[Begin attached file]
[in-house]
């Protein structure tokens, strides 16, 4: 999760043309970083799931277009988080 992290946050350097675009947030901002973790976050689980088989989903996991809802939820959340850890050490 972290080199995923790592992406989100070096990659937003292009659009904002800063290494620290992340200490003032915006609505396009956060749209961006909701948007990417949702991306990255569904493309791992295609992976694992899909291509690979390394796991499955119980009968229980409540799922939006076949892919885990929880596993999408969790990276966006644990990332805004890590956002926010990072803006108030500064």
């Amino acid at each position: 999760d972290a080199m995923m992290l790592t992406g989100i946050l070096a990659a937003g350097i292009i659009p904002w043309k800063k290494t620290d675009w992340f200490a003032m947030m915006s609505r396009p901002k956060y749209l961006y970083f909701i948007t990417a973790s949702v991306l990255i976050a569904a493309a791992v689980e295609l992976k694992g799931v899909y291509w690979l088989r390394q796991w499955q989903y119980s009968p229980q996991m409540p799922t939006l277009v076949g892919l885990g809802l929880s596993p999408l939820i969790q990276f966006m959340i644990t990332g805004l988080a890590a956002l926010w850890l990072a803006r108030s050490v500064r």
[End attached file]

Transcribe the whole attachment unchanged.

[in-house]
């Protein structure tokens, strides 16, 4: 999760043309970083799931277009988080 992290946050350097675009947030901002973790976050689980088989989903996991809802939820959340850890050490 972290080199995923790592992406989100070096990659937003292009659009904002800063290494620290992340200490003032915006609505396009956060749209961006909701948007990417949702991306990255569904493309791992295609992976694992899909291509690979390394796991499955119980009968229980409540799922939006076949892919885990929880596993999408969790990276966006644990990332805004890590956002926010990072803006108030500064």
């Amino acid at each position: 999760d972290a080199m995923m992290l790592t992406g989100i946050l070096a990659a937003g350097i292009i659009p904002w043309k800063k290494t620290d675009w992340f200490a003032m947030m915006s609505r396009p901002k956060y749209l961006y970083f909701i948007t990417a973790s949702v991306l990255i976050a569904a493309a791992v689980e295609l992976k694992g799931v899909y291509w690979l088989r390394q796991w499955q989903y119980s009968p229980q996991m409540p799922t939006l277009v076949g892919l885990g809802l929880s596993p999408l939820i969790q990276f966006m959340i644990t990332g805004l988080a890590a956002l926010w850890l990072a803006r108030s050490v500064r």